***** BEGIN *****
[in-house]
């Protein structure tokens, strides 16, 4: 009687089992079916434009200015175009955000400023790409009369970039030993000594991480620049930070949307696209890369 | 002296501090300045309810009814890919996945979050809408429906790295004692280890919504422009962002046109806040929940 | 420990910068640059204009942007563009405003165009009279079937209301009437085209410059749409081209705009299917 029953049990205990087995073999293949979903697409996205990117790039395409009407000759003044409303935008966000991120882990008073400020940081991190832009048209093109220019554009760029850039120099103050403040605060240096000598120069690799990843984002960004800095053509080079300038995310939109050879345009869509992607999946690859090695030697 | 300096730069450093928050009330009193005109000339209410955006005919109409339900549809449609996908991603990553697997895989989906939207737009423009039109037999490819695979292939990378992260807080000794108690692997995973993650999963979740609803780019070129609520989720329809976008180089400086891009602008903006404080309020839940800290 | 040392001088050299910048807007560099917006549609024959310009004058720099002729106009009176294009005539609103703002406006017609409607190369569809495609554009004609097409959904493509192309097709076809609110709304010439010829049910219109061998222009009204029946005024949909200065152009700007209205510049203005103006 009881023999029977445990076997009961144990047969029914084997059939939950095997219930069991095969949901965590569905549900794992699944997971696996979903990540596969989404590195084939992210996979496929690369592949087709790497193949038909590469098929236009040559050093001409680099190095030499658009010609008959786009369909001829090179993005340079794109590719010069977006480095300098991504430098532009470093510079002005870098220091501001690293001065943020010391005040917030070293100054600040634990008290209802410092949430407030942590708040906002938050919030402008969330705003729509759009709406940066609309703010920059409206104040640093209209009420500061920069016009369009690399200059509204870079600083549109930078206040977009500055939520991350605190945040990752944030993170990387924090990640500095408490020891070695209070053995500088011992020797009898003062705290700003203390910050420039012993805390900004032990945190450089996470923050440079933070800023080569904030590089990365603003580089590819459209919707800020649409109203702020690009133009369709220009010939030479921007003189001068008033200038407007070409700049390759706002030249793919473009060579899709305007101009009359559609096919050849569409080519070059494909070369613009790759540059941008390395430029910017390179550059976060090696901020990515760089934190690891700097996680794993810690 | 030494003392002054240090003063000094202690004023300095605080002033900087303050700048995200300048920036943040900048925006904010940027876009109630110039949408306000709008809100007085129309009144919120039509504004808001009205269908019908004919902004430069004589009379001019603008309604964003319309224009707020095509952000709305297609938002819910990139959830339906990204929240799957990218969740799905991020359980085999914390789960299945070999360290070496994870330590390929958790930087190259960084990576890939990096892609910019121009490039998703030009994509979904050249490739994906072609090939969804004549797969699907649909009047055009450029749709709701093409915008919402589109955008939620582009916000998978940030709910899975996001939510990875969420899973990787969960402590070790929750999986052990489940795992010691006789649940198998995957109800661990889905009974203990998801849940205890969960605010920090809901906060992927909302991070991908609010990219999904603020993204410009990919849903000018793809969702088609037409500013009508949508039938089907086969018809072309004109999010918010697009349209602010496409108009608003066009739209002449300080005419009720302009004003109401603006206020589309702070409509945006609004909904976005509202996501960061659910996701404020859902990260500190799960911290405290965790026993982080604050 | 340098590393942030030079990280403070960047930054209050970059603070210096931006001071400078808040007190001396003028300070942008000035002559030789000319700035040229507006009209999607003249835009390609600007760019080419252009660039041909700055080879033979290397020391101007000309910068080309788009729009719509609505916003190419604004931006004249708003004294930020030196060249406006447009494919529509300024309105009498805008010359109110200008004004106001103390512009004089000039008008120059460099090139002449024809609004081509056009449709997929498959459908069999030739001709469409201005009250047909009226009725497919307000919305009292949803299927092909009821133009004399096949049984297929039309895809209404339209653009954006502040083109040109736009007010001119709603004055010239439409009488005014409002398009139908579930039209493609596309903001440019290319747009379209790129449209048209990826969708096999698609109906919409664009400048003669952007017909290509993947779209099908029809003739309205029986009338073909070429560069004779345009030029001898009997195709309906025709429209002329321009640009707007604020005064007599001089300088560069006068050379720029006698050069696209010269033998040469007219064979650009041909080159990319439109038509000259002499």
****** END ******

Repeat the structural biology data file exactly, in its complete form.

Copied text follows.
[in-house]
């Protein structure tokens, strides 16, 4: 009687089992079916434009200015175009955000400023790409009369970039030993000594991480620049930070949307696209890369 | 002296501090300045309810009814890919996945979050809408429906790295004692280890919504422009962002046109806040929940 | 420990910068640059204009942007563009405003165009009279079937209301009437085209410059749409081209705009299917 029953049990205990087995073999293949979903697409996205990117790039395409009407000759003044409303935008966000991120882990008073400020940081991190832009048209093109220019554009760029850039120099103050403040605060240096000598120069690799990843984002960004800095053509080079300038995310939109050879345009869509992607999946690859090695030697 | 300096730069450093928050009330009193005109000339209410955006005919109409339900549809449609996908991603990553697997895989989906939207737009423009039109037999490819695979292939990378992260807080000794108690692997995973993650999963979740609803780019070129609520989720329809976008180089400086891009602008903006404080309020839940800290 | 040392001088050299910048807007560099917006549609024959310009004058720099002729106009009176294009005539609103703002406006017609409607190369569809495609554009004609097409959904493509192309097709076809609110709304010439010829049910219109061998222009009204029946005024949909200065152009700007209205510049203005103006 009881023999029977445990076997009961144990047969029914084997059939939950095997219930069991095969949901965590569905549900794992699944997971696996979903990540596969989404590195084939992210996979496929690369592949087709790497193949038909590469098929236009040559050093001409680099190095030499658009010609008959786009369909001829090179993005340079794109590719010069977006480095300098991504430098532009470093510079002005870098220091501001690293001065943020010391005040917030070293100054600040634990008290209802410092949430407030942590708040906002938050919030402008969330705003729509759009709406940066609309703010920059409206104040640093209209009420500061920069016009369009690399200059509204870079600083549109930078206040977009500055939520991350605190945040990752944030993170990387924090990640500095408490020891070695209070053995500088011992020797009898003062705290700003203390910050420039012993805390900004032990945190450089996470923050440079933070800023080569904030590089990365603003580089590819459209919707800020649409109203702020690009133009369709220009010939030479921007003189001068008033200038407007070409700049390759706002030249793919473009060579899709305007101009009359559609096919050849569409080519070059494909070369613009790759540059941008390395430029910017390179550059976060090696901020990515760089934190690891700097996680794993810690 | 030494003392002054240090003063000094202690004023300095605080002033900087303050700048995200300048920036943040900048925006904010940027876009109630110039949408306000709008809100007085129309009144919120039509504004808001009205269908019908004919902004430069004589009379001019603008309604964003319309224009707020095509952000709305297609938002819910990139959830339906990204929240799957990218969740799905991020359980085999914390789960299945070999360290070496994870330590390929958790930087190259960084990576890939990096892609910019121009490039998703030009994509979904050249490739994906072609090939969804004549797969699907649909009047055009450029749709709701093409915008919402589109955008939620582009916000998978940030709910899975996001939510990875969420899973990787969960402590070790929750999986052990489940795992010691006789649940198998995957109800661990889905009974203990998801849940205890969960605010920090809901906060992927909302991070991908609010990219999904603020993204410009990919849903000018793809969702088609037409500013009508949508039938089907086969018809072309004109999010918010697009349209602010496409108009608003066009739209002449300080005419009720302009004003109401603006206020589309702070409509945006609004909904976005509202996501960061659910996701404020859902990260500190799960911290405290965790026993982080604050 | 340098590393942030030079990280403070960047930054209050970059603070210096931006001071400078808040007190001396003028300070942008000035002559030789000319700035040229507006009209999607003249835009390609600007760019080419252009660039041909700055080879033979290397020391101007000309910068080309788009729009719509609505916003190419604004931006004249708003004294930020030196060249406006447009494919529509300024309105009498805008010359109110200008004004106001103390512009004089000039008008120059460099090139002449024809609004081509056009449709997929498959459908069999030739001709469409201005009250047909009226009725497919307000919305009292949803299927092909009821133009004399096949049984297929039309895809209404339209653009954006502040083109040109736009007010001119709603004055010239439409009488005014409002398009139908579930039209493609596309903001440019290319747009379209790129449209048209990826969708096999698609109906919409664009400048003669952007017909290509993947779209099908029809003739309205029986009338073909070429560069004779345009030029001898009997195709309906025709429209002329321009640009707007604020005064007599001089300088560069006068050379720029006698050069696209010269033998040469007219064979650009041909080159990319439109038509000259002499």